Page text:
Jesse's Memorial Tree
I was surprised at how much Jesse's memorial tree had grown. I almost didn't recognize it.

To celebrate Sherri’s birthday, we spent a week on Hawaii’s Big Island (photos). The trip was somewhat exhausting (we scheduled many activities), but still fantastic. Hawaii is simply gorgeous. I can’t believe all of the native plants we saw: lilies, orchids, mangos, bananas, all growing in the wild. And, I swam in the ocean for the first time (albeit with a life jacket). And with Dolphins! We know we’re going back, and probably this year.

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Sherri and I recharge with some shaved ice after a morning spent swimming with dolphins.

During our time in Hawaii I had some downtime to reflect on my freelancing career and decided that upon returning to Portland, I’d start looking for full-time employment. I found a web developer position at an agency here in town within a month. Next week, I will have been there three months! I enjoy where and with whom I work.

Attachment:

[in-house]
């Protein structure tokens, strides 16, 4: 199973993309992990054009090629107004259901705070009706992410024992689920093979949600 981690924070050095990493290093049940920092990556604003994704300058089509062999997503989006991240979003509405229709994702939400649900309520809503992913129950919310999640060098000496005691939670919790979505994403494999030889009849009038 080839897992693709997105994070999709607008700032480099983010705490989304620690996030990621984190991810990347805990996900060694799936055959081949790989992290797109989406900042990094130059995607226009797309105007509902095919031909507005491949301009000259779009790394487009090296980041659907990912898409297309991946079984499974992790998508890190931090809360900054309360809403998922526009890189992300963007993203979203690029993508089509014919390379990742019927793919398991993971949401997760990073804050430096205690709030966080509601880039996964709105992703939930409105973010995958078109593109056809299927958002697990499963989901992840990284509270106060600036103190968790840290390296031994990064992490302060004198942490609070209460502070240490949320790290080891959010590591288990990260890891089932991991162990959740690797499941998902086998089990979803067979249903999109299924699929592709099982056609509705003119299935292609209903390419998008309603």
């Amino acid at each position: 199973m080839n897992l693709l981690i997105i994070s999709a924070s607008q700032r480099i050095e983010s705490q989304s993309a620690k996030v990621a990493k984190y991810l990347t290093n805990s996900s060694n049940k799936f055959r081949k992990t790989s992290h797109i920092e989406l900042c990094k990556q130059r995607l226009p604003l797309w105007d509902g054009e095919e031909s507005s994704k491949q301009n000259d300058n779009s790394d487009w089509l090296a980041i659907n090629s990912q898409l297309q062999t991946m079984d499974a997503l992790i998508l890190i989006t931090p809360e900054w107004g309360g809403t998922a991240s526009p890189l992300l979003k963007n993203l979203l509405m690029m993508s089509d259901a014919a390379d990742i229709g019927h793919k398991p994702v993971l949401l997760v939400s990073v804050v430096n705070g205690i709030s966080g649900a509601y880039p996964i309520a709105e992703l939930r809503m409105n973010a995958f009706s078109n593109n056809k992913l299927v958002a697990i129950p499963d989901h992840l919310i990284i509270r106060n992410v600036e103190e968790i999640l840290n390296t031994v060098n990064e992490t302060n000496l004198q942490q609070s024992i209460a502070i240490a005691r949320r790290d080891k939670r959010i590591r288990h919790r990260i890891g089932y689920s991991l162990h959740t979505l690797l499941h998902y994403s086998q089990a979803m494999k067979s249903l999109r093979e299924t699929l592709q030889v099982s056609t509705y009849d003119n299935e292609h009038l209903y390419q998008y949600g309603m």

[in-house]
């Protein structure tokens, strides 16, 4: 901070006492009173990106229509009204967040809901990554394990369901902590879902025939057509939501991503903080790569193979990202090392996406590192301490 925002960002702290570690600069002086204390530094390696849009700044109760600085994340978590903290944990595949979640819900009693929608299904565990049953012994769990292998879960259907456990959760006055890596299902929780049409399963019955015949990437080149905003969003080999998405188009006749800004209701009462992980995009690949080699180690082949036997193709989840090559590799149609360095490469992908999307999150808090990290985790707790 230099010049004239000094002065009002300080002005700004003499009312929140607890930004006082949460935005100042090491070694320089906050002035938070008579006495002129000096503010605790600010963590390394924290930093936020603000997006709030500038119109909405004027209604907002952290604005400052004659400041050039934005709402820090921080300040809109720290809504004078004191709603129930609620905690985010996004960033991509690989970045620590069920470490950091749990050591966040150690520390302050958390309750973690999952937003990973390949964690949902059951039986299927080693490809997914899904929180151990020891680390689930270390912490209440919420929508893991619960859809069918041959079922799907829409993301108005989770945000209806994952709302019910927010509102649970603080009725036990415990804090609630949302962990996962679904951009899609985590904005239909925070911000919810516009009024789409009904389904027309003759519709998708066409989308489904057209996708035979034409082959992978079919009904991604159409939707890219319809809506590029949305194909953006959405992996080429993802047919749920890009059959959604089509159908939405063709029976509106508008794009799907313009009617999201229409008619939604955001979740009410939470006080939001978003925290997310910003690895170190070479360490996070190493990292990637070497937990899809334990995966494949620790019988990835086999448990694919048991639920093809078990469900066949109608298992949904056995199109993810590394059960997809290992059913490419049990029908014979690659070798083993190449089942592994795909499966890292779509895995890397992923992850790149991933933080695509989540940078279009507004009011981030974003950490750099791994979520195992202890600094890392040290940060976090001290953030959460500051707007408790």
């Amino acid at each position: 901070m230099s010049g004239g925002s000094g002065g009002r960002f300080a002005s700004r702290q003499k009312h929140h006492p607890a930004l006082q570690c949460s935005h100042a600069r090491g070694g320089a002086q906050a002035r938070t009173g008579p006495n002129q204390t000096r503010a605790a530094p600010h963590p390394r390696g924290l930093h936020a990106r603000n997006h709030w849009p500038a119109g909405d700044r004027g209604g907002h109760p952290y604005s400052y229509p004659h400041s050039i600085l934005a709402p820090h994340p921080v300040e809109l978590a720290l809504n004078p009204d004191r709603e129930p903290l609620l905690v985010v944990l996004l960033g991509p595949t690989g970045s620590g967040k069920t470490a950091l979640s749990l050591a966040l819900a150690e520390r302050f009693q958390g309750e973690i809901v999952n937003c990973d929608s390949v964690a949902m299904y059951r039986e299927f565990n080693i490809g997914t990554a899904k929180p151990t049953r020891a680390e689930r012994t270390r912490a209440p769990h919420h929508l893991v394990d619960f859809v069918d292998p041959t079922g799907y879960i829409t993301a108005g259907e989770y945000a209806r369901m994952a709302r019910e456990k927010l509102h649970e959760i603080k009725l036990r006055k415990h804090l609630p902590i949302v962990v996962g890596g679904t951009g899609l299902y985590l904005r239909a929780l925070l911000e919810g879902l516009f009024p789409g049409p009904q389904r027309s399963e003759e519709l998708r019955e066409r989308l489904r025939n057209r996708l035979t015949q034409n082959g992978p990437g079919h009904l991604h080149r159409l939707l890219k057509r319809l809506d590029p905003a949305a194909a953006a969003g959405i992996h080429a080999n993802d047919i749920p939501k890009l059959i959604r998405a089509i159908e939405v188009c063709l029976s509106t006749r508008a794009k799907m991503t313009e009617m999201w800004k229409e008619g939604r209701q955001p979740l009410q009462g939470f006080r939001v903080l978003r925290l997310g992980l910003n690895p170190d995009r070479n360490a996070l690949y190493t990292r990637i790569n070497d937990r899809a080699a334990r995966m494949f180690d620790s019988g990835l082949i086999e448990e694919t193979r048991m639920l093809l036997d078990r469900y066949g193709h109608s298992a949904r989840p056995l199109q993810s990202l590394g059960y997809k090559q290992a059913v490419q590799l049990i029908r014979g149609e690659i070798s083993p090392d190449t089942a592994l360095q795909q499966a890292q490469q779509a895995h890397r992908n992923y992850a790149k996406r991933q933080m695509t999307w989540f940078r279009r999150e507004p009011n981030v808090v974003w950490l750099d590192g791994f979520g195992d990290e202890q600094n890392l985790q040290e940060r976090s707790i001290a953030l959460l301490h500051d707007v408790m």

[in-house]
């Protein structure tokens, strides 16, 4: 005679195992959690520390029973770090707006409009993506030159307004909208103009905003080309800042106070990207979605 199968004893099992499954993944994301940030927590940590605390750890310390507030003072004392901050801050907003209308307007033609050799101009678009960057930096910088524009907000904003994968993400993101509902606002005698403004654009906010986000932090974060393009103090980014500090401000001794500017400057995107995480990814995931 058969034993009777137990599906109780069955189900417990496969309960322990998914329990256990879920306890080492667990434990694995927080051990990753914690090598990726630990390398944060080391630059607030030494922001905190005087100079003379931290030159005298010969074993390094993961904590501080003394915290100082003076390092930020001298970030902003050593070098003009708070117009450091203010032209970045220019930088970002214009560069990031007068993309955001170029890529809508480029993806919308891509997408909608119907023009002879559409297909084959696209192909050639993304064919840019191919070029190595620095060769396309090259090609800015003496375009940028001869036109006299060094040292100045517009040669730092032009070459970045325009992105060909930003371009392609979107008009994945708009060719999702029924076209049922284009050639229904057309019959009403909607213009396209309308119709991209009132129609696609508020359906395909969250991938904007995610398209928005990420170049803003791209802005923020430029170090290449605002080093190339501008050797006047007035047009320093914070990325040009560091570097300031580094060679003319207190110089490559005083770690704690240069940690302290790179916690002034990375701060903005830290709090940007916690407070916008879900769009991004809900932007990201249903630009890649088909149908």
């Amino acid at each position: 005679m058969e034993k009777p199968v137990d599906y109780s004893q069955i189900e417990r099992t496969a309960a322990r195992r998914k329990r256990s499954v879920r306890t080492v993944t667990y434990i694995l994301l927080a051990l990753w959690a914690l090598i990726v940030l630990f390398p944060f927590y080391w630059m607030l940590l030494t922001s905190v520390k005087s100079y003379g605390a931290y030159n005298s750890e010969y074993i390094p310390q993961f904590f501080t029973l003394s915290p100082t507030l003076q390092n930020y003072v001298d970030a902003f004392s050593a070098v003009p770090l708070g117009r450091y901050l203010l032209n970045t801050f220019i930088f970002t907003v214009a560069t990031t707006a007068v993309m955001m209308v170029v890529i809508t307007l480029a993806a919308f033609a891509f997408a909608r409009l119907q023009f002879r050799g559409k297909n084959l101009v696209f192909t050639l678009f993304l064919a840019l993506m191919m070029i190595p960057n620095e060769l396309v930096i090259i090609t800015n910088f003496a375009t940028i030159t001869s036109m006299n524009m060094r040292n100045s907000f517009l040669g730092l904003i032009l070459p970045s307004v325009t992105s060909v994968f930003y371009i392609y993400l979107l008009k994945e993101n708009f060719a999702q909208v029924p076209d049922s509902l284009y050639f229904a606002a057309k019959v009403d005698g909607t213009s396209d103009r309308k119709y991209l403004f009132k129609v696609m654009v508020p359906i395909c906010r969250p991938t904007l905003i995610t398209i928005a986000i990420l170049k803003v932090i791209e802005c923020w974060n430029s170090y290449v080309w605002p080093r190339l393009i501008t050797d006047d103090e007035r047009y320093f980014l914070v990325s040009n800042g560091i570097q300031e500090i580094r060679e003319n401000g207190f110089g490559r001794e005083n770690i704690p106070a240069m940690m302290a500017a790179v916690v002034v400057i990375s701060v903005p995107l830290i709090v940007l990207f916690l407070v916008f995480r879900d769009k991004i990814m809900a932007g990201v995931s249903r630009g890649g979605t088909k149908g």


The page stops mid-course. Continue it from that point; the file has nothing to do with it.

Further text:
A women in our Sangha fosters cats and kittens for OHS. She often posts their photos and progress on Facebook. Shortly before leaving for Hawaii, she posted about two kittens, a tuxedo and a black and white striped tabby. I told Sherri these were my two favorite colorings of cat, and she suggested we go meet them. So we did. And I fell in love right away (they’re kittens after all). We’ve named them Puck and Oberon (from Mid-Summer Night’s Dream). They’re doing very well.

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Two new additions to our family: Puck (left) and Oberon.

One of my 2009 goals was to establish a retreat practice. I didn’t manage to make it to a sesshin, but I did attend a Beginner’s Mind Retreat. It was a very good experience. I wouldn’t say it was easy; it wasn’t. Any time you a required to do sitting meditation for 8+ hours a day isn’t going to be easy. But I did notice that I felt at home at the monastery and was able to begin to relax into the container of practice that it provides. I look forward to (if one can look forward to) my first sesshin (week-long silent retreat), which I’m planning for mid-2010.

In October, right after completing my Beginner’s Mind retreat, I received the Five Grave Precepts from my teachers Hogen and Chozen. My mother, step-father, two of my brothers and a number of our friends attended the ceremony and celebration afterwards. I was honored to be supported in this way. Sherri also took Jukai during this same ceremony and it was lovely to share this aspect of practice with her.

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Precepts and Jukai Ceremony